As an alternative to goat's beard, consider white flowering Astilbe. Two good choices are:

    • Astilbe japonica "Deutschland"
      USDA zones 3 to 9
      2 feet by 3 feet 
      Bloom period: July to August
    • Astilbe "White Gloria"
      USDA zones 4 to  8
      3 feet by 2 feet
      Bloom period: July to August
    Continue to 3 of 9 below.
  • 03 of 09

    Lungwort (Pulmonaria)

    Variegated Pulmonaria saccharata
    Marie Iannotti

    Plant No. 2 is lungwort (Pulmonaria), one of the earliest flowers to bloom in spring. The blooms offer brilliant shades of azure blue and hot pink, but it is Pulmonaria's foliage that makes it so welcome in a shade garden design. Breeders have taken the old-fashioned "Mrs. Moon" and expanded both her spots and her leaves so that pinwheels of white and frosted silver glint throughout the growing season. Pulmonaria also spreads in a controlled way, making a tidy blanket along the front edge of a shade garden.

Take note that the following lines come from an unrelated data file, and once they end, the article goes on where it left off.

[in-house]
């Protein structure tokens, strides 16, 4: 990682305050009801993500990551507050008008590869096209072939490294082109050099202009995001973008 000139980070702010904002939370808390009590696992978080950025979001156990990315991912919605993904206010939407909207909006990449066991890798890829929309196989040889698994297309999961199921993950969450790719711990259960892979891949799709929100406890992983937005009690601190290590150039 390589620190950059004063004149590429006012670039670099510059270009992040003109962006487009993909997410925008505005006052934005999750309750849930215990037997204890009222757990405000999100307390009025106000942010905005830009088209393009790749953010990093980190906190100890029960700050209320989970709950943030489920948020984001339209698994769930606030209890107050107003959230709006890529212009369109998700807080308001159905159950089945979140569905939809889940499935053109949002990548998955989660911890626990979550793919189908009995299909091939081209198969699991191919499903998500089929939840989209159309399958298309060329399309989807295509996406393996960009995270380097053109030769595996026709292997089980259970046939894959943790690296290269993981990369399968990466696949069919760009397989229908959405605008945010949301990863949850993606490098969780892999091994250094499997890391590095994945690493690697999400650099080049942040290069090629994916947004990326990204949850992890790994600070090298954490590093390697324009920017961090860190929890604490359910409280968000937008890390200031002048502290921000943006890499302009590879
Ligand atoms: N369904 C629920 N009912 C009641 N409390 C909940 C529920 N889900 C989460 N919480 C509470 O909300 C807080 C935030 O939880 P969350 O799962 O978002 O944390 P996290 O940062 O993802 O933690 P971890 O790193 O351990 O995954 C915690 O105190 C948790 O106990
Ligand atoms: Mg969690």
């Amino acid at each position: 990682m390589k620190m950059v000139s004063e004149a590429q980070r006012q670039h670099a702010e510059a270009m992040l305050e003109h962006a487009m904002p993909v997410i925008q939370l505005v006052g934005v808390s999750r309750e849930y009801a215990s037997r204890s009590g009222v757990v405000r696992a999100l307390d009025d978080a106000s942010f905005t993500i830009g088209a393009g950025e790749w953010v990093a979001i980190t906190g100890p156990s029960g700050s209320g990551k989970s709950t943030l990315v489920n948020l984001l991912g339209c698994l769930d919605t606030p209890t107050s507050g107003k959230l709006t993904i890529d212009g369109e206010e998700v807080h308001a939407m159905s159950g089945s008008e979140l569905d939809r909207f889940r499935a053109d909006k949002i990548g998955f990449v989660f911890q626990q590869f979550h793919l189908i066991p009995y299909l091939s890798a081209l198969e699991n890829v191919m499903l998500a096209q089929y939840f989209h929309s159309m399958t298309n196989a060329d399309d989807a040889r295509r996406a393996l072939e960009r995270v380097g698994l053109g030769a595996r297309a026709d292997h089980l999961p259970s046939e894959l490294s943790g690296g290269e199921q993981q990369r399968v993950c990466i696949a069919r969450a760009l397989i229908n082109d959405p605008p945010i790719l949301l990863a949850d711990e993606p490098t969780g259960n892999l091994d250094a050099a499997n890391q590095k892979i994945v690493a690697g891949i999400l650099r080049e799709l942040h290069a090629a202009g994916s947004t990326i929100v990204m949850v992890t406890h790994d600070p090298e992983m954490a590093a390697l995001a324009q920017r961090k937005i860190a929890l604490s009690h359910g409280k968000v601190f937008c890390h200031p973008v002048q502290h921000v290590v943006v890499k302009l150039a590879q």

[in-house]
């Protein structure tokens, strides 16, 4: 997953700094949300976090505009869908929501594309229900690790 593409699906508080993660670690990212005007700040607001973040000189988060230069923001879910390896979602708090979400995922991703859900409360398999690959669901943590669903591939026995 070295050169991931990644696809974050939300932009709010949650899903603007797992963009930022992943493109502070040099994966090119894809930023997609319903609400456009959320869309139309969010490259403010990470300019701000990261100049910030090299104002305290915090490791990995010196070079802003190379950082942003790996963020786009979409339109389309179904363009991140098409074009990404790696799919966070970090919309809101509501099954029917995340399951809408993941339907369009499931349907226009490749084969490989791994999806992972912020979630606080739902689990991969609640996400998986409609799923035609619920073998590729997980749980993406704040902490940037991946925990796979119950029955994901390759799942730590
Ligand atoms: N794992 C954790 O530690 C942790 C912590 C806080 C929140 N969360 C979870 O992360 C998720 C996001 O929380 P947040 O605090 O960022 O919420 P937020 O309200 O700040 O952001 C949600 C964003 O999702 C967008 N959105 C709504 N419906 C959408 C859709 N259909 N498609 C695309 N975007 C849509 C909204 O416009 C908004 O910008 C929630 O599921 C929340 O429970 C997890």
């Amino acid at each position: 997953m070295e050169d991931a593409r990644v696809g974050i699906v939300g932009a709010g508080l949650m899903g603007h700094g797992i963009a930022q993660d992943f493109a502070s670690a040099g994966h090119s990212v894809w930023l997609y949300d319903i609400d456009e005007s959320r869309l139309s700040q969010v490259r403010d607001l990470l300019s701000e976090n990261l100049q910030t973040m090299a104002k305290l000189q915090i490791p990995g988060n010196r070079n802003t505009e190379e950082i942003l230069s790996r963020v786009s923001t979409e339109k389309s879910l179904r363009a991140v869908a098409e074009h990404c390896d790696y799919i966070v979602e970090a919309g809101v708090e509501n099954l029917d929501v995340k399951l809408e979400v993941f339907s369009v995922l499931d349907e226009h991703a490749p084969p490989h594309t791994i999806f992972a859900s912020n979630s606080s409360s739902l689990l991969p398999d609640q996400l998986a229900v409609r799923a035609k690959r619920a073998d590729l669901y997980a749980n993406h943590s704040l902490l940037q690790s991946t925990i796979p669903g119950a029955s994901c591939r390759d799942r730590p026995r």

Good choices include: Pulmonaria saccharata "Moonshine," "Excaliber," and "British Sterling." Pulmonaria is recommended in USDA hardiness zones 3 to 8. It blooms from April to May. 

    As an alternative to Pulmonaria, consider:

    False Forget-me-not (Brunnera macrophylla "Jack Frost" ) 
    USDA zones 3 to 8
    12 inches by 15 inches
    Bloom period: May to June

    Continue to 4 of 9 below.
  • 04 of 09

    Perennial Geramium

    Clark Geranium
    Chris Burrows / Getty Images

    Plant No. 3 for the white shade garden is perennial geranium (Geranimu spp.). "Johnson's Blue," "Rozanne," and Geranium sanguinium are the most popular varieties due to their flashy colors. For a white garden, Clark's geranium (Geranium clarkei) "Kashmir White" is a perfect choice.